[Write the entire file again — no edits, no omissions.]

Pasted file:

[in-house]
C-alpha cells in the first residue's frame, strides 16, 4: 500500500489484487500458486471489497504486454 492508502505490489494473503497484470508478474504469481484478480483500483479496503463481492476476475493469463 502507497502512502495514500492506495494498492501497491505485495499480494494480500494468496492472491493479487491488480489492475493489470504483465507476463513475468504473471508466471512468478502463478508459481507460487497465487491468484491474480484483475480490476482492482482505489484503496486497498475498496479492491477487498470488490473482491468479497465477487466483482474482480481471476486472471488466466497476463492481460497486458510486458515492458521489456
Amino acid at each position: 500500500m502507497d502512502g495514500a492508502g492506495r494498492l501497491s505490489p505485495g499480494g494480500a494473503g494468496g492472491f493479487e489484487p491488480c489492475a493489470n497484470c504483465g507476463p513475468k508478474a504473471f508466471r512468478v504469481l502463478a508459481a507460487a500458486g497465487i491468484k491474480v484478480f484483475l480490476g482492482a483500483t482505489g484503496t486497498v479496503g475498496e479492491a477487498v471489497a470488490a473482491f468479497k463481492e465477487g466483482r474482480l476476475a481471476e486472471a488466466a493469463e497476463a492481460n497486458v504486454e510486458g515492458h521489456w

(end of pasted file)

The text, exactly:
[in-house]
C-alpha cells in the first residue's frame, strides 16, 4: 500500500489484487500458486471489497504486454 492508502505490489494473503497484470508478474504469481484478480483500483479496503463481492476476475493469463 502507497502512502495514500492506495494498492501497491505485495499480494494480500494468496492472491493479487491488480489492475493489470504483465507476463513475468504473471508466471512468478502463478508459481507460487497465487491468484491474480484483475480490476482492482482505489484503496486497498475498496479492491477487498470488490473482491468479497465477487466483482474482480481471476486472471488466466497476463492481460497486458510486458515492458521489456
Amino acid at each position: 500500500m502507497d502512502g495514500a492508502g492506495r494498492l501497491s505490489p505485495g499480494g494480500a494473503g494468496g492472491f493479487e489484487p491488480c489492475a493489470n497484470c504483465g507476463p513475468k508478474a504473471f508466471r512468478v504469481l502463478a508459481a507460487a500458486g497465487i491468484k491474480v484478480f484483475l480490476g482492482a483500483t482505489g484503496t486497498v479496503g475498496e479492491a477487498v471489497a470488490a473482491f468479497k463481492e465477487g466483482r474482480l476476475a481471476e486472471a488466466a493469463e497476463a492481460n497486458v504486454e510486458g515492458h521489456w